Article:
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The 52-year-old singer took to Twitter on Thursday where she shared a gif image of herself from the music video to her 1997 hit song “My Heart Will Go On.” Along with the image, she shared rewritten lyrics.
“Near, far wherever you are… make sure you’re practicing social distancing! // Near, far, wherever you are… assurez-vous de pratiquer la distanciation sociale ! – Team Céline,” the tweet reads.
The singer joins the likes of singer JoJo, who previously rewrote the lyrics to her own popular hit “Leave (Get Out)” to have lyrics relevant to the COVID-19 pandemic.
Dion has clearly embraced her most recognizable song over the years but recently confessed she almost never recorded it in the first place.
The song, which provided the score for the 1997 hit film, “Titanic,” thrust the already-famous star’s career to new heights. However, Dion admitted to Andy Cohen on a recent episode of “Watch What Happens Live” that her initial reaction was to turn down the song.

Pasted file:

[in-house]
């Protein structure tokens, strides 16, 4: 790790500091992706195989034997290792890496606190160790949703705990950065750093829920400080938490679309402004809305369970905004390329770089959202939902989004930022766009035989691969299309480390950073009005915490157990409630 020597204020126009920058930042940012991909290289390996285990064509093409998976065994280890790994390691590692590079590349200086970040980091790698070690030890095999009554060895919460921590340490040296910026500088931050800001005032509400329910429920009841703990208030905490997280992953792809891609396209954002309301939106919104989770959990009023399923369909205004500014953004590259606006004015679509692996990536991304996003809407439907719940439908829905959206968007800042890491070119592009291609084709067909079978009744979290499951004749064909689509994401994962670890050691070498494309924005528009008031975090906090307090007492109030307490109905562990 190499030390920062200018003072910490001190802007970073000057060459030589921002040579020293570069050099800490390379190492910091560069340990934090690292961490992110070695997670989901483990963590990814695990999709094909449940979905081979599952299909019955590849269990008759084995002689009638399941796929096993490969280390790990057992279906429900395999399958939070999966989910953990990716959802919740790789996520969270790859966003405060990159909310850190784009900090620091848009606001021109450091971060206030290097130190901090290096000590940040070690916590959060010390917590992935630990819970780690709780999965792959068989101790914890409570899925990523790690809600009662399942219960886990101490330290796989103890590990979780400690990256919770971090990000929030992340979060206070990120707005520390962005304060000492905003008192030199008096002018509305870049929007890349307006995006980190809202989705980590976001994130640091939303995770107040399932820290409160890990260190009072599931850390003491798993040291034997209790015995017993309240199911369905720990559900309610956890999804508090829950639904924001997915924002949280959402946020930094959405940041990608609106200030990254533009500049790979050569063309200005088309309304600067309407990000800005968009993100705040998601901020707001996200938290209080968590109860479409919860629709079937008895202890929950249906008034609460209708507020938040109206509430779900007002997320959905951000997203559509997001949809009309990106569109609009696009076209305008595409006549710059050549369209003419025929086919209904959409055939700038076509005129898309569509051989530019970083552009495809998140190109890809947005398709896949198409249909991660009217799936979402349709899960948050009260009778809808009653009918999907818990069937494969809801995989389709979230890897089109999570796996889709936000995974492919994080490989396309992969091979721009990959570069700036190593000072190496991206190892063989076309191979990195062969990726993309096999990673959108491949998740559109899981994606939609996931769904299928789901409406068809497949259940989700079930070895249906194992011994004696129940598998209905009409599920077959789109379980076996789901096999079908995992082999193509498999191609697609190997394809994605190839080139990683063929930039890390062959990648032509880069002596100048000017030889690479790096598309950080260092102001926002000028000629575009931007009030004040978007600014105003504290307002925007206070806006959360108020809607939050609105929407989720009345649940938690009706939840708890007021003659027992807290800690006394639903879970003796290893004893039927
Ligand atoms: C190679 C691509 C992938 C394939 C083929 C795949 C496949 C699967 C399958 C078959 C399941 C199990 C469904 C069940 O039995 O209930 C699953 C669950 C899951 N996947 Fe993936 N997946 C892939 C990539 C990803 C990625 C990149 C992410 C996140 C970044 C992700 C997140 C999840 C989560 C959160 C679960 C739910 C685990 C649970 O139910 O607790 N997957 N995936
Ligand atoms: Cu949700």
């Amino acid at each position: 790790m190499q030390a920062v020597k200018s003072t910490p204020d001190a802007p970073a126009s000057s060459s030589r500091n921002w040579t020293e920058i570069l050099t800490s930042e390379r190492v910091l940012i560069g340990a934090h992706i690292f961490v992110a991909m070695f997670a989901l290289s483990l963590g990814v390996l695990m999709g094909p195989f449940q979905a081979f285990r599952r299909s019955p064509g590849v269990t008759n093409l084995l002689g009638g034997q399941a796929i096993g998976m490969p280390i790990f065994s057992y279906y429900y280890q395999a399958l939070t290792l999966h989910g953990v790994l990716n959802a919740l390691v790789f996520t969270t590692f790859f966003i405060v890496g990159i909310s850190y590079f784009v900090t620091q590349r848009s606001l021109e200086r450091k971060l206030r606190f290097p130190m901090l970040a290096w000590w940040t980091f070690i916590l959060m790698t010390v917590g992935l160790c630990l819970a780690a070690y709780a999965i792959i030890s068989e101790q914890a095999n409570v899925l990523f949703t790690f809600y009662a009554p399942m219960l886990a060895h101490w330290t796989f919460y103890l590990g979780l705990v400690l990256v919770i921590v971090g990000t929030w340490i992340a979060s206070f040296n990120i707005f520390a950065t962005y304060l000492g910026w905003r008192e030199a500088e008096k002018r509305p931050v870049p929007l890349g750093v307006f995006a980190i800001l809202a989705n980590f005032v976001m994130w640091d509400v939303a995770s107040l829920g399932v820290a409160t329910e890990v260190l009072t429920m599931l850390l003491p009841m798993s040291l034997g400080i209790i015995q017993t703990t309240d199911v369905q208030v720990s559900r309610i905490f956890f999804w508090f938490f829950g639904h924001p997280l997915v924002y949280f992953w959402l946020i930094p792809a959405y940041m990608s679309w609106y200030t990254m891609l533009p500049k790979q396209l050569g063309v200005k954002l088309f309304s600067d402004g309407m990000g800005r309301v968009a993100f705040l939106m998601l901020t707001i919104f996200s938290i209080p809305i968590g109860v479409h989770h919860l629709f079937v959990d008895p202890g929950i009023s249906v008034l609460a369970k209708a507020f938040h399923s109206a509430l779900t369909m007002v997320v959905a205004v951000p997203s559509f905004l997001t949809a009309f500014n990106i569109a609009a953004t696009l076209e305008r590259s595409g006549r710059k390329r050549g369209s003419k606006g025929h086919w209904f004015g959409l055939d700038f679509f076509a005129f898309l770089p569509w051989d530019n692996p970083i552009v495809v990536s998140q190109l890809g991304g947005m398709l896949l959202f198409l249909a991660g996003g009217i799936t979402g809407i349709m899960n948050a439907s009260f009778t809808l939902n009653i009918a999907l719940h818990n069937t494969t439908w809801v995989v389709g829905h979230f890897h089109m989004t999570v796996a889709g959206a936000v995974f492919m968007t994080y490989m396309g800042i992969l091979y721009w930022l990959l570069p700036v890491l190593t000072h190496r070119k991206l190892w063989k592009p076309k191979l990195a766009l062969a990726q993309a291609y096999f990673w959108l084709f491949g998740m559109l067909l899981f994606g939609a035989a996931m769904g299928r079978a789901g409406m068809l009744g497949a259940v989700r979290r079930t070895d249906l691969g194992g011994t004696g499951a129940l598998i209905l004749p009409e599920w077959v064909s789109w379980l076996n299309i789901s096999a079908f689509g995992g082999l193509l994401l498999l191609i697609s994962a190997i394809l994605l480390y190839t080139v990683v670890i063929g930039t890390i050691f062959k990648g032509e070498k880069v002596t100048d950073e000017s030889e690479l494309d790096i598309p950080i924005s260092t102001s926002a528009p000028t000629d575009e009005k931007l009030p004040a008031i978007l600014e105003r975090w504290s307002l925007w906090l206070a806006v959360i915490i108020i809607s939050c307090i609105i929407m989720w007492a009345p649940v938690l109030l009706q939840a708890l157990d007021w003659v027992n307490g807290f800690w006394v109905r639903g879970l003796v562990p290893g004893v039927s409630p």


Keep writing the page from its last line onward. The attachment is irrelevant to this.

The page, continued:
Celine Dion jokingly changed the lyrics of her most popular song in order to make it work with the coronavirus pandemic.
“There was one song that I didn’t want to record, and I’m glad they didn’t listen to me,” she said in response to a fan question. “‘My Heart Will Go On.’”
“It is true,” she added after the audience gasped.
“It didn’t appeal to me. I was probably very tired that day — very tired,” Dion continued. “My husband [the late René Angélil] said, ‘Let’s hold on.’ He talked to the writer and he said, ‘Let’s try to make it, like, a little demo.’”
Reluctantly, she agreed to sing the song as a demo. Due to her tepid interest in singing it, though, composer James Horner and writer Will Jennings constructed the film’s score around Dion’s original recording, which she admitted became the final version.
“I sang the song once and they built the orchestra around it. I never re-sang it for the recording. So the demo is the actual recording,” she recalled, joking, “but after that, I’ve sang it about 3 gazillion times.”
The song went on to debut at No. 1 on the Billboard Hot 100 chart in 1998 and made the film’s soundtrack a No. 1 for a massive 16-week run.